For gardeners who grow vegetables, tree squirrels are a pesky nuisance. A determined squirrel will go over the tops of fences and can make acrobatic leaps that span great distances. There are three primary tree squirrels in North America: gray, red and flying squirrels. In fall and early winter, squirrels feed on fruits and nuts. In summer, they feast on vegetables and fruits. Gardeners can employ a variety of methods to keep squirrels from digging up their gardens, including fences and traps.
Erect a fence around your garden to keep squirrels out. Select a fence made of 1-inch mesh wire. Bury the fence 6 inches below ground, and extend it 30 inches above the ground. Bend the fence at a 90-degree angle outward at the top. The bend should extend another 6 inches.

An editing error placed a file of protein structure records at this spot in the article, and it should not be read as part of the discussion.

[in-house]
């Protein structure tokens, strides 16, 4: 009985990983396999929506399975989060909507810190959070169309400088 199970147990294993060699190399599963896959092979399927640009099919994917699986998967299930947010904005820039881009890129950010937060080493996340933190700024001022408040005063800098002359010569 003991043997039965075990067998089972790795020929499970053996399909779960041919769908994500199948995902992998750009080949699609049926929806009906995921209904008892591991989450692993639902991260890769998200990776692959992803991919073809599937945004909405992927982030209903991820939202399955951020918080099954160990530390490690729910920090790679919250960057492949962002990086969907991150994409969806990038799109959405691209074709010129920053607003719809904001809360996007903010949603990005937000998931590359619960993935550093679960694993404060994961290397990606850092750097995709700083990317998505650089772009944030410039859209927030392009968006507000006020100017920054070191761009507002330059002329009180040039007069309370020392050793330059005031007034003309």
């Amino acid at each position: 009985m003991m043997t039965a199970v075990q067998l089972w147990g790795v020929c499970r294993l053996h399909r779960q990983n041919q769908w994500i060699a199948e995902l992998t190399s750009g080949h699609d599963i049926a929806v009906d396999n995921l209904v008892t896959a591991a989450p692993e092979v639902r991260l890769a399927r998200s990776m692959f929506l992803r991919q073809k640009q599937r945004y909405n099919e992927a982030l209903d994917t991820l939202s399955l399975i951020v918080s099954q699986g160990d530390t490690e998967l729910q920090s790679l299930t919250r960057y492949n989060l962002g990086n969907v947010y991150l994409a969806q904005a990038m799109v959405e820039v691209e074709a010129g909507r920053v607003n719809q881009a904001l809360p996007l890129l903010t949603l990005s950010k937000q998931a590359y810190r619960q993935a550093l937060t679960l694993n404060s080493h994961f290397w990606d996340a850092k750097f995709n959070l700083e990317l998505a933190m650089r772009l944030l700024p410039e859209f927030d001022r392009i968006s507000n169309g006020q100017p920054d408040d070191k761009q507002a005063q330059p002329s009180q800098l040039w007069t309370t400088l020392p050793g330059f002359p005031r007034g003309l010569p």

Erect two strands of electrical fencing 3 inches outside of the wire fence. Erect the first strand at ground level, and the second at the top of the fence.
Apply a chemical repellent containing thiram around your garden. Thiram is a fungicide that also prevents squirrels and rabbits from nibbling on crops.
Cover the ground with a layer of chicken wire. Plant garden seeds below this wire layer. Squirrels will be unable to get into the soil through the wire.
Set out live traps designed to trap squirrels. Bait the traps with nut meats such as sunflower seeds. Transport captured squirrels to a point more than 5 miles away to release them. If you do not move squirrels at least 5 miles away, they may return to your garden.